Time out of the car and in the pit area gives time for a coffee and the chance to think about the techniques shown and maybe even discuss them with others before rotating into the next car to put ideas into practice.
Best of all, the Jaguar Experience turns a technical subject into a fun experience driving impressive cars and learning a number of relatable life-saving skills. Now that's what I call a bargain.
The Jaguar Experience operates at circuits in Sydney, Melbourne, Brisbane and, from next year, Perth.
Upcoming dates and venues are:
- October 29 and 30 Sandown International Raceway (Melbourne)
- November 12 and 13 Lakeside International Raceway (Brisbane)
- December 10 and 11 Sydney Motorsport Park
- March 2020 Barbagallo Raceway, Perth
The Experience costs $495 per person but is free for new Jaguar owners whose ownership experience is less than 12 months.
Grace, space and pace
Jaguar's entire performance and luxury philosophy came from company founder Sir William Lyons, who once decreed his cars should have "grace, space and pace" and his successors have remained steadfastly true to that edict.
Jaguar cars have always been about excitement and experience from the very first one, the stunning 1935 SS100 roadster, all the way through to the current crop.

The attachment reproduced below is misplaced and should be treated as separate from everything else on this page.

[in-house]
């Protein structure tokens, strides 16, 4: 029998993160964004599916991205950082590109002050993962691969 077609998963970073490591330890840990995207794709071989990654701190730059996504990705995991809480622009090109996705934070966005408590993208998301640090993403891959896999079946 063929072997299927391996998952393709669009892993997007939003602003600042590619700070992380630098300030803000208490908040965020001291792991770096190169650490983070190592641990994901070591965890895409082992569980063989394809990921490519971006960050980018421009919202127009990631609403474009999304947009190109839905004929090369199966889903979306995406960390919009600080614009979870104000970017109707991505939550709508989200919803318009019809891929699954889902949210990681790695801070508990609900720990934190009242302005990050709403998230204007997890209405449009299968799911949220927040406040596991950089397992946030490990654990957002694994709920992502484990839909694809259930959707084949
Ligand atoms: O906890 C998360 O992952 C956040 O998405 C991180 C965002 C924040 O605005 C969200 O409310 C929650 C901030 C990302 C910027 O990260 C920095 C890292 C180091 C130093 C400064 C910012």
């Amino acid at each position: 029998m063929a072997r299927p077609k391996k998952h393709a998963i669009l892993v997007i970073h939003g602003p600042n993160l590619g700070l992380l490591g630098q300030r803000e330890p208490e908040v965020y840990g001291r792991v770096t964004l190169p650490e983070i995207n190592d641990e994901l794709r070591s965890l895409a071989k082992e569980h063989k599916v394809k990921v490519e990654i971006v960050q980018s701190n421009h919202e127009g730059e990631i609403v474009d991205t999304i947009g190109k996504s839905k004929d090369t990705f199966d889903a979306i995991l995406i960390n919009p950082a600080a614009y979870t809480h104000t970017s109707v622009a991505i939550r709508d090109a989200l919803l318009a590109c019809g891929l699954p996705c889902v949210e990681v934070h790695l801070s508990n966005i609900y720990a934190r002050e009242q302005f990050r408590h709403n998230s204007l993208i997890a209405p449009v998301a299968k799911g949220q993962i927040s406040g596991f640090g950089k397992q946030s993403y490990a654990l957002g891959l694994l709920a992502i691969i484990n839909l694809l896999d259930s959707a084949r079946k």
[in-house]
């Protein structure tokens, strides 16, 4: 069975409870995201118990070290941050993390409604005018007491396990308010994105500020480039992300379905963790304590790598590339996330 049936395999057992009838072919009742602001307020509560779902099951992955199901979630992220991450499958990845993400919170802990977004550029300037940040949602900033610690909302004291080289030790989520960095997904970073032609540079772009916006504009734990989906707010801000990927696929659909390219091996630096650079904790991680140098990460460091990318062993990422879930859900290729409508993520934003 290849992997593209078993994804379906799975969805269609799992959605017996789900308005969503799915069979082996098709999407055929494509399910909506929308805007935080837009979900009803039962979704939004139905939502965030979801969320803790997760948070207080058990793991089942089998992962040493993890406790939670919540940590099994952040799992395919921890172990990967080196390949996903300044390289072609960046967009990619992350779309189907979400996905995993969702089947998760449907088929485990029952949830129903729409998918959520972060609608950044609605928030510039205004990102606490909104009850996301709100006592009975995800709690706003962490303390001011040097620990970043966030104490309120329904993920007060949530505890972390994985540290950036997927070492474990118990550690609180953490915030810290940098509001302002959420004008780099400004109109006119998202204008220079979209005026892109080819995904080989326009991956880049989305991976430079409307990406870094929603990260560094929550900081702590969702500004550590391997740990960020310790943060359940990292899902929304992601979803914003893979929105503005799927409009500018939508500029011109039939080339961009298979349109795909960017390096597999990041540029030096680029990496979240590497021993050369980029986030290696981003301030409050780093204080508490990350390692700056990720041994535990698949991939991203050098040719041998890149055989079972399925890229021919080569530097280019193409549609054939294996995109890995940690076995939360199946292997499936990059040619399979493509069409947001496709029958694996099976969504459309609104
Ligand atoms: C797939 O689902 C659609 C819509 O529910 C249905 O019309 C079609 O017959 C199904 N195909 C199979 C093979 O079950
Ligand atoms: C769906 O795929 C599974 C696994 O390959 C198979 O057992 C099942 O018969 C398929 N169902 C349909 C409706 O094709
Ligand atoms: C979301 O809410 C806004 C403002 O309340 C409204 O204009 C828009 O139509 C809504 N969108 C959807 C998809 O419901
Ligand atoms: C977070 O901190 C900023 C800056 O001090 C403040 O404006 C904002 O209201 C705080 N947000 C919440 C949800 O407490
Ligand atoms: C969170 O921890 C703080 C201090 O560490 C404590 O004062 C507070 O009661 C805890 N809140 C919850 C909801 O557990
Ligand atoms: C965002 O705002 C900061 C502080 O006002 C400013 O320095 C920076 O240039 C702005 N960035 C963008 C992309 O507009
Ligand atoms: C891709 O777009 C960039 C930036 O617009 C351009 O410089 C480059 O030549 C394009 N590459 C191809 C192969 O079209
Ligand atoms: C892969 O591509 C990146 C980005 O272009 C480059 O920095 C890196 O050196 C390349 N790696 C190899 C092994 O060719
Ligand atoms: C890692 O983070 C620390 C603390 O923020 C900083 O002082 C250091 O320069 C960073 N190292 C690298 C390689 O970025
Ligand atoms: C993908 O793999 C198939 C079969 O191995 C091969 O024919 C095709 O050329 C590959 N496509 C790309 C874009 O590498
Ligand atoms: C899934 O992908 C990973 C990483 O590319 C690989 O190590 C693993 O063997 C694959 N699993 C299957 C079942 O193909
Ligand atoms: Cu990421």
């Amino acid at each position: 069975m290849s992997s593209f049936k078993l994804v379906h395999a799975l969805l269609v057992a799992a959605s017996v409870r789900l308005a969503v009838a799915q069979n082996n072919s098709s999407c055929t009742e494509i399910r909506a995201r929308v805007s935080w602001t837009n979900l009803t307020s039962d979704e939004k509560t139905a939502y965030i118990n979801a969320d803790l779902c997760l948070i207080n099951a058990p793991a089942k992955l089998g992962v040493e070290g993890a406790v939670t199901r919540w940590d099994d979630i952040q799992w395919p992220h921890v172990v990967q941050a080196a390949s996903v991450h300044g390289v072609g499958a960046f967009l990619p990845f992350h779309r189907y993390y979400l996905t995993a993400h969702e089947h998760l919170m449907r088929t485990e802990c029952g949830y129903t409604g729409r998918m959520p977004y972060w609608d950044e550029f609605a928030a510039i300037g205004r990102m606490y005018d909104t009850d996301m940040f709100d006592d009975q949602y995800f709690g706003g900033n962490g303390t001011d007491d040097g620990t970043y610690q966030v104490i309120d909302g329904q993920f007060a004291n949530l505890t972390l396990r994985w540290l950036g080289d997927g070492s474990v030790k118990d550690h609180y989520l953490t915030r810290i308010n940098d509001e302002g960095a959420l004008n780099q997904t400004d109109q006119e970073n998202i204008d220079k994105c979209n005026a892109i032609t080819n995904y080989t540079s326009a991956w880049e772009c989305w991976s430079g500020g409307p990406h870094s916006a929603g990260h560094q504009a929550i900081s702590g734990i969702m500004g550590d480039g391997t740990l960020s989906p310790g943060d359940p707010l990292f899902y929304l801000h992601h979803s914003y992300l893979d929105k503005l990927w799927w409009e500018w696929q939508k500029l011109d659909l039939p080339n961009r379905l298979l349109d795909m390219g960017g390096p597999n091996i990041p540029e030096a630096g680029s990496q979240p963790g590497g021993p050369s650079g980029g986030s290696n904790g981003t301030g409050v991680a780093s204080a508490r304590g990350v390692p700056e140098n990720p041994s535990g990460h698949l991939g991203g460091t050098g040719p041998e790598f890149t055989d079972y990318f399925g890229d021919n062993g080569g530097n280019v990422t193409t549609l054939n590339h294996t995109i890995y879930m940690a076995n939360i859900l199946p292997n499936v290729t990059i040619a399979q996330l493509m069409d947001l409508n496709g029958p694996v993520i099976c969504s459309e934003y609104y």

The genes embedded themselves in a string of post-war roadsters and saturated the famous C- and D-Type sports/racing cars that claimed, among other things, four of Jaguar's seven Le Mans 24-hour race wins.
The achingly beautiful E-Type from the early 1960s, was based on the D-Type racer and featured racing car-style construction, disc brakes, precise steering, independent front and rear suspension and a lusty six-cylinder engine that propelled it to 240km/h. Not bad for a production sports car costing GBP£2097 (A$3797) back in 1961.
Even Enzo Ferrari, whose cars would be trounced by the delectable Brit in races the world over, described the E-Type as the most beautiful car ever made. Endorsements just don't come any better than that.
That excitement factor washed-over Jaguar's sedans, too, with the compact Mk2s winning more touring car races and championships than you could shake a stick at and even the bigger, loftier saloons were and still are capable of raising their skirts and showing their prowess.
- Brent Davison was a guest of Jaguar Land Rover Australia for the Jaguar Experience track day.